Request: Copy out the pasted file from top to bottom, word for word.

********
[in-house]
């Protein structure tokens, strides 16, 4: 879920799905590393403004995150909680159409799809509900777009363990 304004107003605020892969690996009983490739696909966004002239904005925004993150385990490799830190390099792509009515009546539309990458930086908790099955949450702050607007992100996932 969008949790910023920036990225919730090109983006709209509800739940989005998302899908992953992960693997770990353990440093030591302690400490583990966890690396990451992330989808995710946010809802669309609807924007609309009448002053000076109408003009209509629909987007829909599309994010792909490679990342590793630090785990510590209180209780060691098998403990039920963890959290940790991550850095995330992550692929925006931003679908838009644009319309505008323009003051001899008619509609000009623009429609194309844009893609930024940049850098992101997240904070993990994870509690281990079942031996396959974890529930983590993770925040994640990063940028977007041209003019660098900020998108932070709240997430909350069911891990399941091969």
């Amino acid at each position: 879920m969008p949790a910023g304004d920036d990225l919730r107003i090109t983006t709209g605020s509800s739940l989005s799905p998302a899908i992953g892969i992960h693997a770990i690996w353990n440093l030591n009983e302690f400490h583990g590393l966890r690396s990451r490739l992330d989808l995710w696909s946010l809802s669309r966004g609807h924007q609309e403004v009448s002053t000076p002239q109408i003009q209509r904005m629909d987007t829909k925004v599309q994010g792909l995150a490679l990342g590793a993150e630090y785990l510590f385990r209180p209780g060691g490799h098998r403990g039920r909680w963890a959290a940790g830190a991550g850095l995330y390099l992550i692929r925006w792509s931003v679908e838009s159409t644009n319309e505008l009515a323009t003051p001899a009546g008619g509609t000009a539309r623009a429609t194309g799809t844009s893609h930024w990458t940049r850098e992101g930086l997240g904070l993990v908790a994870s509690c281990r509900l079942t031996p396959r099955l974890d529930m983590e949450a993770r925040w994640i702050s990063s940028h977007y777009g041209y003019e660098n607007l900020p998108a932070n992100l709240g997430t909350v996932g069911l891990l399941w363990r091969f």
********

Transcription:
[in-house]
């Protein structure tokens, strides 16, 4: 879920799905590393403004995150909680159409799809509900777009363990 304004107003605020892969690996009983490739696909966004002239904005925004993150385990490799830190390099792509009515009546539309990458930086908790099955949450702050607007992100996932 969008949790910023920036990225919730090109983006709209509800739940989005998302899908992953992960693997770990353990440093030591302690400490583990966890690396990451992330989808995710946010809802669309609807924007609309009448002053000076109408003009209509629909987007829909599309994010792909490679990342590793630090785990510590209180209780060691098998403990039920963890959290940790991550850095995330992550692929925006931003679908838009644009319309505008323009003051001899008619509609000009623009429609194309844009893609930024940049850098992101997240904070993990994870509690281990079942031996396959974890529930983590993770925040994640990063940028977007041209003019660098900020998108932070709240997430909350069911891990399941091969």
């Amino acid at each position: 879920m969008p949790a910023g304004d920036d990225l919730r107003i090109t983006t709209g605020s509800s739940l989005s799905p998302a899908i992953g892969i992960h693997a770990i690996w353990n440093l030591n009983e302690f400490h583990g590393l966890r690396s990451r490739l992330d989808l995710w696909s946010l809802s669309r966004g609807h924007q609309e403004v009448s002053t000076p002239q109408i003009q209509r904005m629909d987007t829909k925004v599309q994010g792909l995150a490679l990342g590793a993150e630090y785990l510590f385990r209180p209780g060691g490799h098998r403990g039920r909680w963890a959290a940790g830190a991550g850095l995330y390099l992550i692929r925006w792509s931003v679908e838009s159409t644009n319309e505008l009515a323009t003051p001899a009546g008619g509609t000009a539309r623009a429609t194309g799809t844009s893609h930024w990458t940049r850098e992101g930086l997240g904070l993990v908790a994870s509690c281990r509900l079942t031996p396959r099955l974890d529930m983590e949450a993770r925040w994640i702050s990063s940028h977007y777009g041209y003019e660098n607007l900020p998108a932070n992100l709240g997430t909350v996932g069911l891990l399941w363990r091969f």